- Using the Diagnostic and Statistical Manual of Mental Disorders (DSM) (R) by American Psychiatric Association is one way of diagnosing OCD patterns.
- Psychological evaluation by a psychiatrist, psychologist, social worker or certified friend is also a way to get OCD diagnosed.
5 best ways to treat OCD?
1. Cognitive Behaviour Therapy (CBT):
This includes exposure and response prevention. You expose the patient to his fear or obsession, for example, coming out of the washroom. The ritual obsession is that he or she would want to wash his or her hands because they want to get rid of the germs from the toilet.
But they do it so often that they land up wasting hours. So the response would be to resist the urge to wash hands more than once. The practice of doing this through interventions is called CBT. This works well on most patients of OCD but not all and has limited effect on the individual.
2. Deep brain stimulation (DBS):
Patients who do not respond well to medication and therapy opt for DBS. It has recently been approved by the Food and Drug Administration (FDA) as Humanitarian Device Exemption (HDE). This is not possible for everybody to go for this procedure. DBS is an invasive technique as it requires surgery.
In DBS, electrodes are placed in the brain of the patient and the wires of the electrode are fixed to pulse regulators in the body and electric simulation is passed through the wires to the brain. Only experts and experienced DBS professionals can carry out this process because the quantity of stimulation to be passed through the wire is specific to each patient.
3. Transcranial magnetic stimulation (TMS):
TMS is a non-invasive method to treat OCD. It corrects the communication between different neurons in the neuron-network. It is an FDA approved method. A coil is placed over 5X2’’ above the head targeting a region of the head. The wires are connected to a stimulation device which passes electricity through the skin, muscle and bone and causes the neurons to fire. This is done five days a week and takes about 20-40 minutes each session.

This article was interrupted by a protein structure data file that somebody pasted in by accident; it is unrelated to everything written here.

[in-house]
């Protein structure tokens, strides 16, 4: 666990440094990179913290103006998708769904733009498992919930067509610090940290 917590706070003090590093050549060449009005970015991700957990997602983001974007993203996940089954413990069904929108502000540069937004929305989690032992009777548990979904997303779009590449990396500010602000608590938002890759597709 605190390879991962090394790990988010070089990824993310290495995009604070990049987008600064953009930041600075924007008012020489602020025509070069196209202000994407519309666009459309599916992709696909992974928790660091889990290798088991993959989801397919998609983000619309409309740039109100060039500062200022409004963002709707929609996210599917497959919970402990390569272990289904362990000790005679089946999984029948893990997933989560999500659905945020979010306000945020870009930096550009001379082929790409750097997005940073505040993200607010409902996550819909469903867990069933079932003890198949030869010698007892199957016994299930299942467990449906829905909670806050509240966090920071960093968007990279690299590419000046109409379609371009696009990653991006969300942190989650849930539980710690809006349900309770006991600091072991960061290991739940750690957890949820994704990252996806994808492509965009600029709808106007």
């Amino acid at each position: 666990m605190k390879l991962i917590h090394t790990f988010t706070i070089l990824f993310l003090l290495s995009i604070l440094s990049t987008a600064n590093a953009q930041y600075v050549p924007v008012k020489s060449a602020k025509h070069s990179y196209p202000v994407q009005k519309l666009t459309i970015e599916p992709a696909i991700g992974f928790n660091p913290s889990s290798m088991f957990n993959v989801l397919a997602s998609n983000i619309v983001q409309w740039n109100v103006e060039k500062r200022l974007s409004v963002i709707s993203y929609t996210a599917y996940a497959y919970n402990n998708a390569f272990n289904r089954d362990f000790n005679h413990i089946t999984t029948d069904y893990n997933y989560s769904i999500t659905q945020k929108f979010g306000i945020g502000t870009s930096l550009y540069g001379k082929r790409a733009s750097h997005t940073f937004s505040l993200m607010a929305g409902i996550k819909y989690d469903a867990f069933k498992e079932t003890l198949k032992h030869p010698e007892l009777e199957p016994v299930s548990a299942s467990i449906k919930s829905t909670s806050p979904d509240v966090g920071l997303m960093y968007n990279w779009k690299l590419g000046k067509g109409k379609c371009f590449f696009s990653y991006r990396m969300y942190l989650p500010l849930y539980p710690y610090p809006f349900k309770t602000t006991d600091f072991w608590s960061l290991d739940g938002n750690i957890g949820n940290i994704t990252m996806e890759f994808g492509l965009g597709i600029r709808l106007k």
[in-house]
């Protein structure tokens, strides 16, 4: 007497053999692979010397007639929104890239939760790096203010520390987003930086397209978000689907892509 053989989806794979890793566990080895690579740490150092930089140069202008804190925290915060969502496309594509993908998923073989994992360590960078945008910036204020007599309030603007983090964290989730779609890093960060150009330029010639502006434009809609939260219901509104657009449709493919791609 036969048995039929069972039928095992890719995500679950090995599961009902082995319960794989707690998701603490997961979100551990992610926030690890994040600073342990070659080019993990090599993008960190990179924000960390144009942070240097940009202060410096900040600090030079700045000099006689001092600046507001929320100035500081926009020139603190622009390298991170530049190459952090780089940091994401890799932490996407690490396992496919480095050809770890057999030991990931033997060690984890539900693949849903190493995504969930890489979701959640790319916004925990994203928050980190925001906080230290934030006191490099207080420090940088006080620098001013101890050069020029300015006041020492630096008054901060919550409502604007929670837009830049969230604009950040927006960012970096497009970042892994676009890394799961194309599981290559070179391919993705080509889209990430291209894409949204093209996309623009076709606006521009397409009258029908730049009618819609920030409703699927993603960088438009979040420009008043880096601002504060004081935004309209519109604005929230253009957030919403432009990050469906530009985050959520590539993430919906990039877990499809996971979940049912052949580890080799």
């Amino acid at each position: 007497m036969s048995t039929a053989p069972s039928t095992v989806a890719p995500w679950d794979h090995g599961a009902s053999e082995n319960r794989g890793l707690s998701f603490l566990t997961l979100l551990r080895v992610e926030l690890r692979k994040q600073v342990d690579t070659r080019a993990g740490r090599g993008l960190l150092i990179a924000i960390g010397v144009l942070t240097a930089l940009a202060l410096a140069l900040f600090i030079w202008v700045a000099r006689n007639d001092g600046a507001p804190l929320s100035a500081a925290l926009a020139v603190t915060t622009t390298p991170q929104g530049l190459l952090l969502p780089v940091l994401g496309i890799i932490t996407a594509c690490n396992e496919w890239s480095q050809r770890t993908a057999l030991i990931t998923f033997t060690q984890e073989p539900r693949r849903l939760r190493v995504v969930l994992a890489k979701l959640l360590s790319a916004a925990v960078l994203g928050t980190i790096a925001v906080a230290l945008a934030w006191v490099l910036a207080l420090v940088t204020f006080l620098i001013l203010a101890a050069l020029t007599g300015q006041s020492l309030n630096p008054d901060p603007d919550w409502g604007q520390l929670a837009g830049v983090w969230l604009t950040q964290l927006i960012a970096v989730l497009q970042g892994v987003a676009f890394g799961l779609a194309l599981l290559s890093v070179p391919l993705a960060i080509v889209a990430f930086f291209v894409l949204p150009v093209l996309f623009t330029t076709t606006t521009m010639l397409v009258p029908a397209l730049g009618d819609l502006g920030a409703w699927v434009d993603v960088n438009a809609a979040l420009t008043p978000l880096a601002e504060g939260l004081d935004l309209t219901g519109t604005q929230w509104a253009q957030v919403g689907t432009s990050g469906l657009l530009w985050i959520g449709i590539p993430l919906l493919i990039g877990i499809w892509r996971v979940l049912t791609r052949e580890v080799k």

TMS targets three main areas of the brain to restructure neural networks 1) Dorsolateral prefrontal cortex, 2) Orbitofrontal cortex (OFC) and 3) Pre-supplementary Motor Area (P-SMA).
4. Selective serotonin re-uptake inhibitors medication:
SSRIs and the drug clomipramine are the most commonly used medications for OCD. These medications increase the concentration of serotonin, a neurotransmitter, in the brain. Patients with OCD typically take 10 to 12 weeks to respond.
Fluoxetine (Prozac), fluvoxamine (Luvox), paroxetine (Paxil), citalopram (Celexa), escitalopram (Lexapro), and sertraline (Zoloft) are some common SSRI. They are generally preferred over clomipramine in treating OCD.
5. Intensive OCD outpatient and residential treatment programs:
There are several centres in mental hospitals in every state which look into intensive programs designed to cure OCD. There is a rehab and Equine Assisted Activity Program (EAA) specializing in OCD and anxiety disorders in these centres. These have experts catering to patient needs by having a history of their hoarding disorder, phobia track etc.
Diseases an OCD person can get over easily?
There is no full and final cure for OCD but there are various physical effects of OCD one can get over easily like scabies and infections from scratching with nails. Depression and anxiety are associated disorders and the patient can get over these substantially through medication and psychotherapy. OCD patients with substance abuse reform fast with rehab in psychiatric hospitals.
Till now, there is no known foundational OCD cause. It is caused by genetic and environmental factors. OCD is a mental illness caused in children, men and women of age group 10-30. This can lead to anxiety disorder and depression. The patient in OCD obsesses over a thought and carries out compulsive behavioural actions which are harmful to them or others. OCD symptoms include scratching one’s own skin thinking that there is a tic on their skin because they touched a dog. Or, it can also be that they cannot stop washing their hands after coming home from outside. OCD risk factors can be horrible, include high suicide risk. OCD treatment is now available, but there is no way to be completely cured of OCD.